Late last month, the General Counsel of the National Labor Relations Board promulgated Memorandum GC 15-03, which made important changes to the Board’s procedures for addressing immigration status issues arising during unfair labor practice proceedings. This post explains the background of the Memorandum and outlines the changes it makes.
In 2002, the Supreme Court decided Hoffman Plastic Compounds, Inc. v. NLRB. There, the Court held that the Board could not award backpay or order reinstatement for undocumented workers discharged in violation of the National Labor Relations Act (NLRA). However, the Court also left undisturbed an earlier holding that undocumented workers are “employees” for the purposes of the NLRA, and it emphasized that the Board was free to impose “other significant sanctions” on employers who violate the Act in their treatment of such workers.
In the wake of Hoffman Plastic, the NLRB General Counsel released Memorandum GC 02-06 to provide “guidance as to procedures and remedies concerning employees who may be undocumented aliens.” GC 02-06 made clear that in light of Hoffman Plastic, NLRB regions should not pursue backpay to remedy the discriminatory discharge of undocumented workers (although it concluded that backpay was still available in non-discharge situations, such as where an employer has made a unilateral change in working conditions). However, it also stressed that undocumented workers remain employees under the Act and reiterated the fact that the Court’s holding had “no effect on ‘other significant sanctions’” available to the Board to enforce the Act. It also instructed that “Regions generally should presume that employees are lawfully authorized to work” and that “they should refrain from conducting a sua sponte immigration investigation.”
In 2011, the Board supplemented GC 02-06 with Memorandum OM 11-62. This Memorandum reaffirmed the central premises of GC 02-06, but explained that “in certain cases where immigration status is of particular significance, the Agency may decide to seek the assistance of one of the three immigration agencies to advance the effective enforcement of the NLRA.” Thus, if immigration status issues could “interfere with enforcement and effectuation of the NLRA by, for example, impacting the availabilities of discriminatees and important witnesses,” seeking such assistance might be appropriate. The Memorandum instructed Regions to pay particular attention to situations where alleged unfair labor practices involve particularly egregious conduct, “such as physical coercion, involuntary servitude, blackmail, or violations of other laws.” In such cases, the employers’ conduct could make the discriminatees eligible for immigration remedies such as T Visas or U Visas, which are available to victims of trafficking and other qualifying crimes. (For prior coverage of U-Visas in the context of labor disputes see this post).
The Board’s most recent memorandum significantly expands the procedures employed to ensure that the Act is adequately enforced and that the workplace rights of undocumented workers are protected. It begins by reiterating what has been a consistent premise, that the “NLRA protects all employees covered by the Act regardless of immigration status.” As a result, in an unfair labor practice case, the merit determination should be made “without considering employees’ immigration status.” Regional offices must also “continue the current practice of explaining to witnesses, alleged discriminatees and parties that an individual’s immigration status is not relevant to the investigation of whether the Act has been violated.”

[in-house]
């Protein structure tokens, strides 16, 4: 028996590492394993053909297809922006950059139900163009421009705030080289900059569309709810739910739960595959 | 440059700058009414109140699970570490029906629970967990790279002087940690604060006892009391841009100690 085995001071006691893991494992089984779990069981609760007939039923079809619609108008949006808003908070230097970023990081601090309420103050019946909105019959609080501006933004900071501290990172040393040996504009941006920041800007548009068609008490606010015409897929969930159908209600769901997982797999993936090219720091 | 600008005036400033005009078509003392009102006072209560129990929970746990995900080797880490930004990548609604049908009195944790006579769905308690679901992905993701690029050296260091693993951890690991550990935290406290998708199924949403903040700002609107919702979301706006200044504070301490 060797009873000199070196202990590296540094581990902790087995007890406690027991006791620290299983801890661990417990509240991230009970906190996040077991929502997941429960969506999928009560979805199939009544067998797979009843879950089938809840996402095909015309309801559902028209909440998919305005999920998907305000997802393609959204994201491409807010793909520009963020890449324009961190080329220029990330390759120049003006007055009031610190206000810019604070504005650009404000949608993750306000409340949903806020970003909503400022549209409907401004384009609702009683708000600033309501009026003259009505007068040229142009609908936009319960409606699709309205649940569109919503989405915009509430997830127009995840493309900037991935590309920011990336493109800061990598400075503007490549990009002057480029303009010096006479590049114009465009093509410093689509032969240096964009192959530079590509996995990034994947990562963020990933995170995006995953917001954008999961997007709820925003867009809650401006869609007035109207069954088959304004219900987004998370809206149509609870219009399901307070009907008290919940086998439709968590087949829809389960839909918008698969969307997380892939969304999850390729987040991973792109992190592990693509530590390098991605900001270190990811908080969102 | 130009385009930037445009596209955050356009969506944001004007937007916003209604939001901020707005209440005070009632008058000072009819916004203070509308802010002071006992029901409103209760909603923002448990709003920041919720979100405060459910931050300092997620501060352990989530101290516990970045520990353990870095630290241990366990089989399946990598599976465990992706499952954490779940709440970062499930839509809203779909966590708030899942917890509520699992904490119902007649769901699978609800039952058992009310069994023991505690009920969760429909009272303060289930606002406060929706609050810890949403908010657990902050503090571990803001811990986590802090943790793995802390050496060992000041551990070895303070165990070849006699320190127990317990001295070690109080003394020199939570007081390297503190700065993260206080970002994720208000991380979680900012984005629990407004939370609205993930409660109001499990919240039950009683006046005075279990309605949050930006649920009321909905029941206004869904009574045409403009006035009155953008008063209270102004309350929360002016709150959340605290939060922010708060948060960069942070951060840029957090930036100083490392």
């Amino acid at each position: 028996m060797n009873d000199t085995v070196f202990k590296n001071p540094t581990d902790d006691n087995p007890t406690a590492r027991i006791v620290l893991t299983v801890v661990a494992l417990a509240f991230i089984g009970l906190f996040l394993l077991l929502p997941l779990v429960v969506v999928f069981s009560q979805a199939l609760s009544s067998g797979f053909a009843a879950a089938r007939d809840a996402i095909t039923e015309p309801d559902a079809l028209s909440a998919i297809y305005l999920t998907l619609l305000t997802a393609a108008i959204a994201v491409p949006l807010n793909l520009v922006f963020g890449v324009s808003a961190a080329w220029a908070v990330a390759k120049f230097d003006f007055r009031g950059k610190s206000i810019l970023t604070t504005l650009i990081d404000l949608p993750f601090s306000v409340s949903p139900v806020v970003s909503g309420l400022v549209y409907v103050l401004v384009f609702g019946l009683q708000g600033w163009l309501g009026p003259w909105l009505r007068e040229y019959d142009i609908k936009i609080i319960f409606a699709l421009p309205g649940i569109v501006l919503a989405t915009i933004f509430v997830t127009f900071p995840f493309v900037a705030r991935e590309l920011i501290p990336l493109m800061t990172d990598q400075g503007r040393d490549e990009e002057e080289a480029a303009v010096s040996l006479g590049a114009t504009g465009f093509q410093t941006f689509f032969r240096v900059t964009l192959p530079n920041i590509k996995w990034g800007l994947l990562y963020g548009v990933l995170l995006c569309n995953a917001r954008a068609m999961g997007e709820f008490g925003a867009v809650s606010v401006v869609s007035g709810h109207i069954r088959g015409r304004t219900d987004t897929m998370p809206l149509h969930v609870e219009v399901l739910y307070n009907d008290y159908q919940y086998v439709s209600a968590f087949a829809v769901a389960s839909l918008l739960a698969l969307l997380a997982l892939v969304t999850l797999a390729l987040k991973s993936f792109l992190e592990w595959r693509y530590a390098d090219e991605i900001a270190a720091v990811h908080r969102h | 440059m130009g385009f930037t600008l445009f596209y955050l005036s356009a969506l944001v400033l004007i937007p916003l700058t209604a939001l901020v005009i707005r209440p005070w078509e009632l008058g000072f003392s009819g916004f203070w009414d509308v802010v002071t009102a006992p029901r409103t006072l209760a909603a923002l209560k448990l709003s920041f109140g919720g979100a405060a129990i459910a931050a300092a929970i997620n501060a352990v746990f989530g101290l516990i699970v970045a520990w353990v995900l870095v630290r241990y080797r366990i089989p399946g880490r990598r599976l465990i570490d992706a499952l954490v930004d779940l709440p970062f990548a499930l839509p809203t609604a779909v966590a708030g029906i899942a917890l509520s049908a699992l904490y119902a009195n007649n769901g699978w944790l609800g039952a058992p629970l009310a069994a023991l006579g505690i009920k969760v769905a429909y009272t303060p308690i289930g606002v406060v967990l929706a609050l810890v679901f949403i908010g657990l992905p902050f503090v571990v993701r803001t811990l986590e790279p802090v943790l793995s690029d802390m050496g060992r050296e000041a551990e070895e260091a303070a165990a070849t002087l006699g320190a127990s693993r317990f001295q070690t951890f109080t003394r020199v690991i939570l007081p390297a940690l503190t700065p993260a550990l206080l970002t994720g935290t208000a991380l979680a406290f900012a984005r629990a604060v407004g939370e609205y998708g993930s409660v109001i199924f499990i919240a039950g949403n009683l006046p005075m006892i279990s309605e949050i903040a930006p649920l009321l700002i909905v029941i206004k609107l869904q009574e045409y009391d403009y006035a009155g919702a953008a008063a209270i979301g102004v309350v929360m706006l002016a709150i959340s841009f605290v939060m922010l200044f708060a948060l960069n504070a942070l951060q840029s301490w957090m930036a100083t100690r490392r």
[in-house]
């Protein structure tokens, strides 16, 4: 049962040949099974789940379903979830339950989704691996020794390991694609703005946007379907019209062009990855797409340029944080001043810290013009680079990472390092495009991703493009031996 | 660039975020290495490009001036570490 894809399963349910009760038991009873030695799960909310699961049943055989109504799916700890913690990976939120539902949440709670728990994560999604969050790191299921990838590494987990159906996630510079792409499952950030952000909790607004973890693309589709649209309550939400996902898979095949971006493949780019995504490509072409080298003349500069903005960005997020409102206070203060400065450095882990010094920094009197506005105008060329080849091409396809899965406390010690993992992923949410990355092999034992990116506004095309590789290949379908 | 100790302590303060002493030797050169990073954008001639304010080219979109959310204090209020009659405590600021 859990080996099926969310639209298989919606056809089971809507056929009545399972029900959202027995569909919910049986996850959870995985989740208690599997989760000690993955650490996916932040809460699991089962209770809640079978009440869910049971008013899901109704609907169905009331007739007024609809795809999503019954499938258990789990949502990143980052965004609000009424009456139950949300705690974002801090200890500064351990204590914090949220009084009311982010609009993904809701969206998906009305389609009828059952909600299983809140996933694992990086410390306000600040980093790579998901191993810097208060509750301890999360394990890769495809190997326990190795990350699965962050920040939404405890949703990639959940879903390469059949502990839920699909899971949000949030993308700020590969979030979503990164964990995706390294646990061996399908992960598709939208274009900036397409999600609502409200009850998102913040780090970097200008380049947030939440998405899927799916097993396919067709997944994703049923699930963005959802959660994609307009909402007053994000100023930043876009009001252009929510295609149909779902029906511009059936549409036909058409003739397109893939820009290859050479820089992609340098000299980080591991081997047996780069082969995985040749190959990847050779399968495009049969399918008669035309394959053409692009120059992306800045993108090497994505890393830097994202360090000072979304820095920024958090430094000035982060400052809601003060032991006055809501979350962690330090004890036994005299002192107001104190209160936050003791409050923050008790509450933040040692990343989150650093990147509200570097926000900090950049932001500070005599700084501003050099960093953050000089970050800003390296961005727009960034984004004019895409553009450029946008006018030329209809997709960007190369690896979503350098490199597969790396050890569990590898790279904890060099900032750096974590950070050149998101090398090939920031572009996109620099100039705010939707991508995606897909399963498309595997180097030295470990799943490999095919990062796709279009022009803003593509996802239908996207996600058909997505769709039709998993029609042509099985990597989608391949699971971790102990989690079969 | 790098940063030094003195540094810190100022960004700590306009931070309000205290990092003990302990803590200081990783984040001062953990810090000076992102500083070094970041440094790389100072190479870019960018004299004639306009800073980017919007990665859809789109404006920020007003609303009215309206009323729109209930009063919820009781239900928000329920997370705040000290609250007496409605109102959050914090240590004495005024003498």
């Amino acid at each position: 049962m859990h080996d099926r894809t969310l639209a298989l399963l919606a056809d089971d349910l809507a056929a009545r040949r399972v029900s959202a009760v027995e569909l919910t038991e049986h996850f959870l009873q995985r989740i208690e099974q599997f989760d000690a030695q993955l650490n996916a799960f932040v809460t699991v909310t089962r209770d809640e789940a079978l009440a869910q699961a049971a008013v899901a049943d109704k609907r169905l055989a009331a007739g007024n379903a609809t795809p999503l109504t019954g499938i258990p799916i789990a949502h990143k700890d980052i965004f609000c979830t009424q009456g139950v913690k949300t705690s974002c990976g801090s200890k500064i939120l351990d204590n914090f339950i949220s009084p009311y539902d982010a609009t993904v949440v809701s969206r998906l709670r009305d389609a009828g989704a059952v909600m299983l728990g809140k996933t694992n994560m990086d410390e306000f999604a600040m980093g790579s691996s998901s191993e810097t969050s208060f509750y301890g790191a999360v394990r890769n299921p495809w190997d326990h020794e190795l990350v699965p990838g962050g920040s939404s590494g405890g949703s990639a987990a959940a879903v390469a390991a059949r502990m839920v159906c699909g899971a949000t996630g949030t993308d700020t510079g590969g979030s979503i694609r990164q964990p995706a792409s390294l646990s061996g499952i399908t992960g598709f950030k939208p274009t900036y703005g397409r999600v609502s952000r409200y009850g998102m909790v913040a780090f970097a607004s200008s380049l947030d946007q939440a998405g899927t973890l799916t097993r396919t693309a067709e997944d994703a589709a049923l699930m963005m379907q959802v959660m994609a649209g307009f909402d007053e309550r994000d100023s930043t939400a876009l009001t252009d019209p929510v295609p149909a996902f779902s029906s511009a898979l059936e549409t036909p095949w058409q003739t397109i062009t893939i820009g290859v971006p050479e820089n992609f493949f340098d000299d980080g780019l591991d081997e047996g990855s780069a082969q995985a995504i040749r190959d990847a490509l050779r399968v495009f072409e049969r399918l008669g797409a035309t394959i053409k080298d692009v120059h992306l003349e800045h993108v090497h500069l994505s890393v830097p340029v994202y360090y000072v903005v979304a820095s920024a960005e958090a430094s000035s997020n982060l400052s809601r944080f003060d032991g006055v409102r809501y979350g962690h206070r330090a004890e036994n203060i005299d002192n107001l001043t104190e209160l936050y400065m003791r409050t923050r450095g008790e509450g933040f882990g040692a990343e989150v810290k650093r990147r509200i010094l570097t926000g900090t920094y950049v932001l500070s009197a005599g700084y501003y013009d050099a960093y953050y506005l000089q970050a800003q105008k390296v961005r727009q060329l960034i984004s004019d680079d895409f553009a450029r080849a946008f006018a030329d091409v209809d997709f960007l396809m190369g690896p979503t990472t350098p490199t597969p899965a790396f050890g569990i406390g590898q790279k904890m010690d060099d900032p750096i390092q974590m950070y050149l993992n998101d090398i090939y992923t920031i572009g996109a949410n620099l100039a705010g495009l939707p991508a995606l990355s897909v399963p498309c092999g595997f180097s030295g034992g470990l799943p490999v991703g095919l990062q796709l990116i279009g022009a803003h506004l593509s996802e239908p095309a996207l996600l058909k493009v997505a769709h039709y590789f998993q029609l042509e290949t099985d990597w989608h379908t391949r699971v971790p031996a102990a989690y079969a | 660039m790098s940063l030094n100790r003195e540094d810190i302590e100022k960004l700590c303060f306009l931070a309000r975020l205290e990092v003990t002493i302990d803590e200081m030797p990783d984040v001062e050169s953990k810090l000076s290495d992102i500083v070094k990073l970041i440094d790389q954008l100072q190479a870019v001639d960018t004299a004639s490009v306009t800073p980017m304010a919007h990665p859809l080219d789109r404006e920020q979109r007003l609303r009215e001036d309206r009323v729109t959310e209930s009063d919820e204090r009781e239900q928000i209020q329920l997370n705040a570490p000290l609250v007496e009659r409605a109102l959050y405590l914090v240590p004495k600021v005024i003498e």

The new Memorandum requires regional offices to contact the NLRB’s Division of Operations-Management “as soon as they become aware, in any stage of a case, that immigration status issues may impact our ability to remedy or litigate a potential unfair labor practice violation.” As under OM 11-62, the Board may, in such cases, consult with other agencies, including to “facilitate [the] process” of seeking a U or T visa or deferred immigration action. Moreover, in some cases the Board will consider “whether it is appropriate to refer the case to the Department of Justice’s Office of Special Counsel for Immigration-Related Unfair Employment Practices.”
The Memorandum also requires regional offices to explicitly consider alternative remedies to backpay and reinstatement in cases where Hoffman Plastic bars recourse to these remedies. Among the remedies that regions are directed to consider are bargaining orders, union access to employee contact information, reimbursement or organizing or bargaining expenses, and consequential damages.
Finally, because Hoffman Plastic made clear that even where reinstatement and backpay are unavailable the Board “may utilize the federal courts’ power of contempt to ensure compliance and to deter future violations,” the Memorandum directs regional offices to seek formal settlements in any cases where immigration status issues may play a role. Doing so “will enable the Agency to seek the immediate assistance of the federal courts in the event of noncompliance with the terms of the extant settlement and in the event of future violations.”
Thus, GC 15-03 goes significantly further than previous documents in ensuring that the rights of undocumented workers are protected. It requires regional offices to consult with Operations-Management in all cases where immigration status issues arise, for the purpose of considering seeking immigration remedies; it directs explicit consideration of alternative remedies under the Act; and it emphasizes the importance of formal settlements to ensure compliance with the Act in cases where traditional remedies are unavailable due to a discriminatee’s immigration status.